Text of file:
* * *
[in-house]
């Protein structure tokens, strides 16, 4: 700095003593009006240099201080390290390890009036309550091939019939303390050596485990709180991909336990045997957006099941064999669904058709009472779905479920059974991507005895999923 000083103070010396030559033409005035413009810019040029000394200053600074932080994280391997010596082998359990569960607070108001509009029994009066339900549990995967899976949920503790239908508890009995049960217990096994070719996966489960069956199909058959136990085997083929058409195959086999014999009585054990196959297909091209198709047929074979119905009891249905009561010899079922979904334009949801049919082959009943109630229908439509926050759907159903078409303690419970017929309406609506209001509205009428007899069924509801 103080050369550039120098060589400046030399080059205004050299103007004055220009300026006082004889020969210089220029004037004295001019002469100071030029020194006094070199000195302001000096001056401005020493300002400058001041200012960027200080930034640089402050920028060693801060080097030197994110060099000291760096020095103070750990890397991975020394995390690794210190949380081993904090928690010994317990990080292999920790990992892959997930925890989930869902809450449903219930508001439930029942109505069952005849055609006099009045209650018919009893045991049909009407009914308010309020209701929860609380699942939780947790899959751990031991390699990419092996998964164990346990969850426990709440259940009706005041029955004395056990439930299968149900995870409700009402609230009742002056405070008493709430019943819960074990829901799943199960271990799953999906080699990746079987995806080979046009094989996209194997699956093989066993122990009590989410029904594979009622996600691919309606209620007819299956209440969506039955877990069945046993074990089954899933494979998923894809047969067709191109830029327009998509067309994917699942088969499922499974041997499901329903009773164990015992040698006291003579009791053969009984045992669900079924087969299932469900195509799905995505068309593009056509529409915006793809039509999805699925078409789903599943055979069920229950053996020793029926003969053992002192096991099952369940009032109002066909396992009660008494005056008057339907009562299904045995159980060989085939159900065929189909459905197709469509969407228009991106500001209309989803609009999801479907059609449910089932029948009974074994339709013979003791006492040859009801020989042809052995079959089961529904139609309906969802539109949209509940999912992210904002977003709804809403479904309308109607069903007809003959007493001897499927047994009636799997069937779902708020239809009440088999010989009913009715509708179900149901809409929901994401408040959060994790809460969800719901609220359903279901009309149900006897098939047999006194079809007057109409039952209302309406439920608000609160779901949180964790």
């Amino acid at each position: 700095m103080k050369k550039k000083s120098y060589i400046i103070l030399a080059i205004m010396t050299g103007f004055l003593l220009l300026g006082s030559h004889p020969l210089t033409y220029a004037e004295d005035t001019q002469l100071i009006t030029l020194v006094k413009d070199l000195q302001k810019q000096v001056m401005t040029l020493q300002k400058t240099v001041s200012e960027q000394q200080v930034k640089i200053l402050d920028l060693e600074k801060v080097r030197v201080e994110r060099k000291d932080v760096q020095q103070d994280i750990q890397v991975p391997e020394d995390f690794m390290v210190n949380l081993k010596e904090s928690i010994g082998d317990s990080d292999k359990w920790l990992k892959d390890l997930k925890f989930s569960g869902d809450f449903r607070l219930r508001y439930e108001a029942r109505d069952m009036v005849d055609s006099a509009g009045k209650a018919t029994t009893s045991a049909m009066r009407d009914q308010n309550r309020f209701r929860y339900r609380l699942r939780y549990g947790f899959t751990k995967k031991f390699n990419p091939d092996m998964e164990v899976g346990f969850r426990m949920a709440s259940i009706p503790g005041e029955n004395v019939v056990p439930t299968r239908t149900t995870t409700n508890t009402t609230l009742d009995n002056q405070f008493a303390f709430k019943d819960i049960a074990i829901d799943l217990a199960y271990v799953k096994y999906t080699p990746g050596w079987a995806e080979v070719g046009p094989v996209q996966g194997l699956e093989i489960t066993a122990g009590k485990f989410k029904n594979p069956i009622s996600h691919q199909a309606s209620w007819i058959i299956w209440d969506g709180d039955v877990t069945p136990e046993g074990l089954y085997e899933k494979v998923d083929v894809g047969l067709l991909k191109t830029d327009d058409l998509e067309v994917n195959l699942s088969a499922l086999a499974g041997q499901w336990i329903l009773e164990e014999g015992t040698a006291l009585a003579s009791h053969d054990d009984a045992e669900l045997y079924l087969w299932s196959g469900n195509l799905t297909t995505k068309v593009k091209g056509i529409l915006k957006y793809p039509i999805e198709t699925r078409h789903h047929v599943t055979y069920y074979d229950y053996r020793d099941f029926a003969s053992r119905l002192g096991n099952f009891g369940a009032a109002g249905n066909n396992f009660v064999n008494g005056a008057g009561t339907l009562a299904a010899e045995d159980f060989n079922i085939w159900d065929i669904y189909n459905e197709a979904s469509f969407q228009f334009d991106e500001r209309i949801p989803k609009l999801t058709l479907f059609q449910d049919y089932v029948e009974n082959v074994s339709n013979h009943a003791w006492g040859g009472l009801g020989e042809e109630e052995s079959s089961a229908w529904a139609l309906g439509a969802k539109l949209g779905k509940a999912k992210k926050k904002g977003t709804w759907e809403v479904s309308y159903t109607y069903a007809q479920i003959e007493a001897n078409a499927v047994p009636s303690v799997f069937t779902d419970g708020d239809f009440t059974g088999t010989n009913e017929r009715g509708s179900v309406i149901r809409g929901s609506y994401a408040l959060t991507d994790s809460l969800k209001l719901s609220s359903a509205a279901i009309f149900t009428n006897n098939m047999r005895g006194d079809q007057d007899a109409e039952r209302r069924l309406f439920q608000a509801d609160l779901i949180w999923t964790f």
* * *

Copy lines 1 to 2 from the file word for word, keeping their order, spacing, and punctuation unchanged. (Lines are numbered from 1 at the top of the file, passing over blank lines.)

[in-house]
């Protein structure tokens, strides 16, 4: 700095003593009006240099201080390290390890009036309550091939019939303390050596485990709180991909336990045997957006099941064999669904058709009472779905479920059974991507005895999923 000083103070010396030559033409005035413009810019040029000394200053600074932080994280391997010596082998359990569960607070108001509009029994009066339900549990995967899976949920503790239908508890009995049960217990096994070719996966489960069956199909058959136990085997083929058409195959086999014999009585054990196959297909091209198709047929074979119905009891249905009561010899079922979904334009949801049919082959009943109630229908439509926050759907159903078409303690419970017929309406609506209001509205009428007899069924509801 103080050369550039120098060589400046030399080059205004050299103007004055220009300026006082004889020969210089220029004037004295001019002469100071030029020194006094070199000195302001000096001056401005020493300002400058001041200012960027200080930034640089402050920028060693801060080097030197994110060099000291760096020095103070750990890397991975020394995390690794210190949380081993904090928690010994317990990080292999920790990992892959997930925890989930869902809450449903219930508001439930029942109505069952005849055609006099009045209650018919009893045991049909009407009914308010309020209701929860609380699942939780947790899959751990031991390699990419092996998964164990346990969850426990709440259940009706005041029955004395056990439930299968149900995870409700009402609230009742002056405070008493709430019943819960074990829901799943199960271990799953999906080699990746079987995806080979046009094989996209194997699956093989066993122990009590989410029904594979009622996600691919309606209620007819299956209440969506039955877990069945046993074990089954899933494979998923894809047969067709191109830029327009998509067309994917699942088969499922499974041997499901329903009773164990015992040698006291003579009791053969009984045992669900079924087969299932469900195509799905995505068309593009056509529409915006793809039509999805699925078409789903599943055979069920229950053996020793029926003969053992002192096991099952369940009032109002066909396992009660008494005056008057339907009562299904045995159980060989085939159900065929189909459905197709469509969407228009991106500001209309989803609009999801479907059609449910089932029948009974074994339709013979003791006492040859009801020989042809052995079959089961529904139609309906969802539109949209509940999912992210904002977003709804809403479904309308109607069903007809003959007493001897499927047994009636799997069937779902708020239809009440088999010989009913009715509708179900149901809409929901994401408040959060994790809460969800719901609220359903279901009309149900006897098939047999006194079809007057109409039952209302309406439920608000609160779901949180964790």